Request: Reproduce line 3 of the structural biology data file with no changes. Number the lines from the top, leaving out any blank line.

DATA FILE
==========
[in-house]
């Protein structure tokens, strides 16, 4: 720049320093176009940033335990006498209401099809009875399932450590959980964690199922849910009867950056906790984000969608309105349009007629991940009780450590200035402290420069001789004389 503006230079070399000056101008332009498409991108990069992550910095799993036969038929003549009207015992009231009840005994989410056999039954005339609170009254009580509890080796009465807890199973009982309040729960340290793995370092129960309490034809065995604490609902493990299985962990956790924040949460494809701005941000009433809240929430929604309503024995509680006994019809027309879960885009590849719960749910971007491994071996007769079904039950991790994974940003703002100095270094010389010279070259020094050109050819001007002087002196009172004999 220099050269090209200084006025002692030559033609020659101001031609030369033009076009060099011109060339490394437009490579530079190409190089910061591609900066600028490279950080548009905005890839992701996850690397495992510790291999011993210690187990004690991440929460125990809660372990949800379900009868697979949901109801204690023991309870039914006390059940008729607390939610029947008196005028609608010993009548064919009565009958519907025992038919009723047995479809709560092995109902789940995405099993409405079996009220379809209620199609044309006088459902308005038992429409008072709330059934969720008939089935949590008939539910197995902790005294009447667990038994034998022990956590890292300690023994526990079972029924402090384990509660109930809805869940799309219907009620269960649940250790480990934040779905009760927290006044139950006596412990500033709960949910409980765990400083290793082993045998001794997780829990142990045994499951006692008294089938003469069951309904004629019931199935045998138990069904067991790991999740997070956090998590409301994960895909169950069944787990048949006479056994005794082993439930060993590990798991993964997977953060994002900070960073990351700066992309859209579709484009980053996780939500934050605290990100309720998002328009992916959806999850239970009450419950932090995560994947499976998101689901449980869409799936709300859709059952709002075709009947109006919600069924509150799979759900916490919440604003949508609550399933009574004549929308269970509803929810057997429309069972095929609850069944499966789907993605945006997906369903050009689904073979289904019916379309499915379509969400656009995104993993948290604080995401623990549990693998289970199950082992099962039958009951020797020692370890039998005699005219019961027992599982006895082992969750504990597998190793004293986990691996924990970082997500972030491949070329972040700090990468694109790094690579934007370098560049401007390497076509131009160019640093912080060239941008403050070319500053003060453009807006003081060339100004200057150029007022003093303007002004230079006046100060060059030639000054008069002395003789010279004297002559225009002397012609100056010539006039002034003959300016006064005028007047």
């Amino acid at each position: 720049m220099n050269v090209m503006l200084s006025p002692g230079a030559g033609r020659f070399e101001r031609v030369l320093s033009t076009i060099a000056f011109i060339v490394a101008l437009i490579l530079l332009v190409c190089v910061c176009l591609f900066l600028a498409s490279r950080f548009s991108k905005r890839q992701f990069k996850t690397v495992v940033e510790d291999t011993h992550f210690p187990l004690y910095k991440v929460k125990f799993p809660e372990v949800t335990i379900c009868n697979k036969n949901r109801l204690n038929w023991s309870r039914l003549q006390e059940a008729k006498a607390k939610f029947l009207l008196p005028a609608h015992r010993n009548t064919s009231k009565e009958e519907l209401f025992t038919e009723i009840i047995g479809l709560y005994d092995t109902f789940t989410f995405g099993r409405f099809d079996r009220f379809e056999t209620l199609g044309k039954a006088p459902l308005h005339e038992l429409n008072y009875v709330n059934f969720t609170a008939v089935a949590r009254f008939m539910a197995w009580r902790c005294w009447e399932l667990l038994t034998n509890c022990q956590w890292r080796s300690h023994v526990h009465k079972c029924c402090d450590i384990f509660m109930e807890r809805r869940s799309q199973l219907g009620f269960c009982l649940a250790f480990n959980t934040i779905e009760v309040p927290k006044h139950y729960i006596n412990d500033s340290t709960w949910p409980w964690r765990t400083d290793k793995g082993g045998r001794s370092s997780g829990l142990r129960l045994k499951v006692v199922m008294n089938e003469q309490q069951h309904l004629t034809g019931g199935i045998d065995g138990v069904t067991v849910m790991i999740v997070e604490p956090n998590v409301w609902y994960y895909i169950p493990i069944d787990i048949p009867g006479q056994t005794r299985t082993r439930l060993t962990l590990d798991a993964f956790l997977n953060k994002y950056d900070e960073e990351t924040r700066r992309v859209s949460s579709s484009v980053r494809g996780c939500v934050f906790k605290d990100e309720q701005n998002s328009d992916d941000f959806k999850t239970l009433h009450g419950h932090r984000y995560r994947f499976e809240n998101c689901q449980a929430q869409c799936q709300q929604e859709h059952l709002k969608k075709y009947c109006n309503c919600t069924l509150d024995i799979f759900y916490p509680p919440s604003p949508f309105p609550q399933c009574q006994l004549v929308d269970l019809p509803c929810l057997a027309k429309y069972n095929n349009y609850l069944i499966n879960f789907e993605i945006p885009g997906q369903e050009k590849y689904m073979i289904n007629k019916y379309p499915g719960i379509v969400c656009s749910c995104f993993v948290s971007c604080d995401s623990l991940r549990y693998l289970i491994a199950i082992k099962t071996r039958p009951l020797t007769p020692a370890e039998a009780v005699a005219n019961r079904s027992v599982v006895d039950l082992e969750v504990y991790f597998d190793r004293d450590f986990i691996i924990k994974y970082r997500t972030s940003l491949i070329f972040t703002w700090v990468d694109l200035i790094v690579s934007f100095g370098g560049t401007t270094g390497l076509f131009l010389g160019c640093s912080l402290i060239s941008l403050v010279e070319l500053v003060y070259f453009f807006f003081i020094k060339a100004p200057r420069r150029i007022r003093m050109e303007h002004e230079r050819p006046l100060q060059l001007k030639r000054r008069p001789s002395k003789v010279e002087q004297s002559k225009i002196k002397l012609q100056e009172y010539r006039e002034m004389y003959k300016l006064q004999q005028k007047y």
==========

């Amino acid at each position: 720049m220099n050269v090209m503006l200084s006025p002692g230079a030559g033609r020659f070399e101001r031609v030369l320093s033009t076009i060099a000056f011109i060339v490394a101008l437009i490579l530079l332009v190409c190089v910061c176009l591609f900066l600028a498409s490279r950080f548009s991108k905005r890839q992701f990069k996850t690397v495992v940033e510790d291999t011993h992550f210690p187990l004690y910095k991440v929460k125990f799993p809660e372990v949800t335990i379900c009868n697979k036969n949901r109801l204690n038929w023991s309870r039914l003549q006390e059940a008729k006498a607390k939610f029947l009207l008196p005028a609608h015992r010993n009548t064919s009231k009565e009958e519907l209401f025992t038919e009723i009840i047995g479809l709560y005994d092995t109902f789940t989410f995405g099993r409405f099809d079996r009220f379809e056999t209620l199609g044309k039954a006088p459902l308005h005339e038992l429409n008072y009875v709330n059934f969720t609170a008939v089935a949590r009254f008939m539910a197995w009580r902790c005294w009447e399932l667990l038994t034998n509890c022990q956590w890292r080796s300690h023994v526990h009465k079972c029924c402090d450590i384990f509660m109930e807890r809805r869940s799309q199973l219907g009620f269960c009982l649940a250790f480990n959980t934040i779905e009760v309040p927290k006044h139950y729960i006596n412990d500033s340290t709960w949910p409980w964690r765990t400083d290793k793995g082993g045998r001794s370092s997780g829990l142990r129960l045994k499951v006692v199922m008294n089938e003469q309490q069951h309904l004629t034809g019931g199935i045998d065995g138990v069904t067991v849910m790991i999740v997070e604490p956090n998590v409301w609902y994960y895909i169950p493990i069944d787990i048949p009867g006479q056994t005794r299985t082993r439930l060993t962990l590990d798991a993964f956790l997977n953060k994002y950056d900070e960073e990351t924040r700066r992309v859209s949460s579709s484009v980053r494809g996780c939500v934050f906790k605290d990100e309720q701005n998002s328009d992916d941000f959806k999850t239970l009433h009450g419950h932090r984000y995560r994947f499976e809240n998101c689901q449980a929430q869409c799936q709300q929604e859709h059952l709002k969608k075709y009947c109006n309503c919600t069924l509150d024995i799979f759900y916490p509680p919440s604003p949508f309105p609550q399933c009574q006994l004549v929308d269970l019809p509803c929810l057997a027309k429309y069972n095929n349009y609850l069944i499966n879960f789907e993605i945006p885009g997906q369903e050009k590849y689904m073979i289904n007629k019916y379309p499915g719960i379509v969400c656009s749910c995104f993993v948290s971007c604080d995401s623990l991940r549990y693998l289970i491994a199950i082992k099962t071996r039958p009951l020797t007769p020692a370890e039998a009780v005699a005219n019961r079904s027992v599982v006895d039950l082992e969750v504990y991790f597998d190793r004293d450590f986990i691996i924990k994974y970082r997500t972030s940003l491949i070329f972040t703002w700090v990468d694109l200035i790094v690579s934007f100095g370098g560049t401007t270094g390497l076509f131009l010389g160019c640093s912080l402290i060239s941008l403050v010279e070319l500053v003060y070259f453009f807006f003081i020094k060339a100004p200057r420069r150029i007022r003093m050109e303007h002004e230079r050819p006046l100060q060059l001007k030639r000054r008069p001789s002395k003789v010279e002087q004297s002559k225009i002196k002397l012609q100056e009172y010539r006039e002034m004389y003959k300016l006064q004999q005028k007047y």